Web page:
Wednesday, July 9, 2014

Long Term Test: 2014 Acura RLX Tech post #2

Second Update
Current Miles: 3,436

The 2014 Acura RLX has a strut bar...a bit unexpected.
About two months ago, I got the opportunity to use the RLX as a daily driver for a little over a week. Just as I would have driven my own S2000, I drove the car to and from work, as well as to run errands and hang out with friends. During this time, I was able to find out some new things about the RLX that I had not noticed when we first drove the car back in December.


As was initially mentioned in our first post, the RLX handles pretty darn well for a front-wheel drive car of its size. The Precision-All Wheel Steering (or P-AWS for short) does a great job at getting this nearly two ton sedan to rotate through corners quickly without nerve wracking understeer. Unfortunately, the RLX's nimbleness around corners does not translate to its ability to make a U-turn. While making a U-turn at a light one day, all the usual nimbleness of the RLX while carving up canyon roads seemed to vanish, and the car understeered like a pig. While a car's ability to make a U-turn is not generally considered a performance benchmark, I do worry that if you put your foot down too hard during a U-turn, you could potentially lose control. This is definitely something I did not experience with the 2011 RL thanks to its Super Handling All Wheel Drive (OR SH-AWD). I am guessing I will not have the same issue with the RLX Sport Hybrid, whenever it finally decides to show up.

Another quirk about the RLX I noticed were its insanely grabby brakes. A gentle tap on the brake pedal can nearly bring the car to a complete stop at low speed. Every time I go from driving my own car to the RLX, I always forget how grabby the brakes are and it freaks me out. I do wish the brakes had a more progressive feel to it. I do admit though that I am impressed with the stopping power of the brakes. The RLX is a very heavy sedan, and for the brakes to bring the car to a dead stop that quickly is impressive.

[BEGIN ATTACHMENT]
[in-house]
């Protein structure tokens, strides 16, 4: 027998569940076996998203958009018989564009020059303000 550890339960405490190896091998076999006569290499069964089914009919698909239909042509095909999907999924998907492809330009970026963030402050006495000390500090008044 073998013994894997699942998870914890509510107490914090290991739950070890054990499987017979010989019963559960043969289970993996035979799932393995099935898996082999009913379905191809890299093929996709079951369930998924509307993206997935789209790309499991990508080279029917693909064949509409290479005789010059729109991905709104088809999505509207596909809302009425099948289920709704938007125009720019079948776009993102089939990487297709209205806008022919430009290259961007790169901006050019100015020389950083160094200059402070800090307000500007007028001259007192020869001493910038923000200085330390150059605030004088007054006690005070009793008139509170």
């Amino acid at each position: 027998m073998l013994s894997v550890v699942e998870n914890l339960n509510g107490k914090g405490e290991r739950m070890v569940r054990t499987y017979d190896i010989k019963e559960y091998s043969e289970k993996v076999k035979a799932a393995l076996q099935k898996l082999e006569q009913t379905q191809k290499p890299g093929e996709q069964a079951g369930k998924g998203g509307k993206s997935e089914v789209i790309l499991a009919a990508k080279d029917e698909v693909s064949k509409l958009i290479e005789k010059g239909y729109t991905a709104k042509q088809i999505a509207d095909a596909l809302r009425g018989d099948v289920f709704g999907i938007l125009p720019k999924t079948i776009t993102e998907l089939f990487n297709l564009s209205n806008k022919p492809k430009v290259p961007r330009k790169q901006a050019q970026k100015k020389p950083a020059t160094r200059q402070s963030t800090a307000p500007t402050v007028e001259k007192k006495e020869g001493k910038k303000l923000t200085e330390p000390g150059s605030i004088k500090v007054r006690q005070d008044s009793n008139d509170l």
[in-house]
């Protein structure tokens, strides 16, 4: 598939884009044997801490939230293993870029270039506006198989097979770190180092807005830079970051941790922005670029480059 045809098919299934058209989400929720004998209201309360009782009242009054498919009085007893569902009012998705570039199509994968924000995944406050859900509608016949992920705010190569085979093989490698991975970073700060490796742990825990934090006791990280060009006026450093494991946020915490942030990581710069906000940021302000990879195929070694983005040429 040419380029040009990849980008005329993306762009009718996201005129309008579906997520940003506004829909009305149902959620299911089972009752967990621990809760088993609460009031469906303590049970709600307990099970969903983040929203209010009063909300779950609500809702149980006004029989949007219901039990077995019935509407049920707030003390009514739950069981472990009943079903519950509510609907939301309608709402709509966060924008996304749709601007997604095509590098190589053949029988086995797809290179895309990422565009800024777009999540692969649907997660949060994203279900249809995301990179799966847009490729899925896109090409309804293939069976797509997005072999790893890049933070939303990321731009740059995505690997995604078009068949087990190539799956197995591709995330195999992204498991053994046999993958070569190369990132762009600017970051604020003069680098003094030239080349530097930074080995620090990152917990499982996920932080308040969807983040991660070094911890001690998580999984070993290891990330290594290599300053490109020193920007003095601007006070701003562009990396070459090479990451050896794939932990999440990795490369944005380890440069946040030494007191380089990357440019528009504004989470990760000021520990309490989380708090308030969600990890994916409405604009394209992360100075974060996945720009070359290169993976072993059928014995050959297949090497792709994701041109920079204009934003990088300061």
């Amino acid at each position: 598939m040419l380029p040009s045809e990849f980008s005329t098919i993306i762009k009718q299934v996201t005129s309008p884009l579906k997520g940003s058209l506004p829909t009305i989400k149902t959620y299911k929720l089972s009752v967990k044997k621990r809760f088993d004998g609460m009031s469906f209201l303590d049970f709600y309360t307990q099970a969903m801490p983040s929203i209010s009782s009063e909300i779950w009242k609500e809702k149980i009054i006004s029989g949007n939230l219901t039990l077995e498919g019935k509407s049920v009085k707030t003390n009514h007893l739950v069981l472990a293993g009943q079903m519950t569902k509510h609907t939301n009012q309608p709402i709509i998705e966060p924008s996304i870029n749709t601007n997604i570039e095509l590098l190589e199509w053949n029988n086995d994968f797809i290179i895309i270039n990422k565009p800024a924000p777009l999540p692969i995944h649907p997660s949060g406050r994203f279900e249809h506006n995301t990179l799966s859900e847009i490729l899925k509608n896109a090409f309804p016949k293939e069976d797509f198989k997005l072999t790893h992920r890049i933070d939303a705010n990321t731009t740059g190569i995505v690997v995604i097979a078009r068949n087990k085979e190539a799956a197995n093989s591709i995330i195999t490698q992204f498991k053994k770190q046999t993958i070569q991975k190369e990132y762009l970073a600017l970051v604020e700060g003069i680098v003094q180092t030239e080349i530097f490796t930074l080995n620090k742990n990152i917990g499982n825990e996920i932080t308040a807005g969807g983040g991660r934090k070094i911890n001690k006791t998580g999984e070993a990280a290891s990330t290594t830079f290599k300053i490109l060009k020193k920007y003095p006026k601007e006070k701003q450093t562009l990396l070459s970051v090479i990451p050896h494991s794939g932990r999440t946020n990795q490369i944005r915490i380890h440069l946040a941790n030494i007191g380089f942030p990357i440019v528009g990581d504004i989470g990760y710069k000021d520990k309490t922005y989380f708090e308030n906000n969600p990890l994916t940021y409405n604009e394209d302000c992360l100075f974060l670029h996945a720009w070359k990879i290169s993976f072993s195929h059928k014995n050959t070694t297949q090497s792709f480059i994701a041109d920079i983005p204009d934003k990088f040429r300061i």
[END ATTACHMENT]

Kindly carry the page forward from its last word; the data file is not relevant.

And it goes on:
Most reviews and comments I have read about the RLX call the car bland to look at. Personally, I think it is a conservatively handsome car. While driving the RLX out to hang out with friends, I actually received quite a few compliments on how good the car looks. I often feel like the RLX, along with other Japanese luxury sedans, are unfairly criticized for their looks. If a German luxury manufacturer puts a car out that is merely an evolution of a conservative design they have used for years, it is called handsome and inspired. If a Japanese manufacturer does the same, it is criticized as being bland and uninspired.

We have only had the RLX for about half a year now, so we are looking forward to more opportunities to test Acura's newest full-sized luxury sedan. A long road trip with the RLX definitely sounds like it will be a good test of its ride and new noise isolation technologies.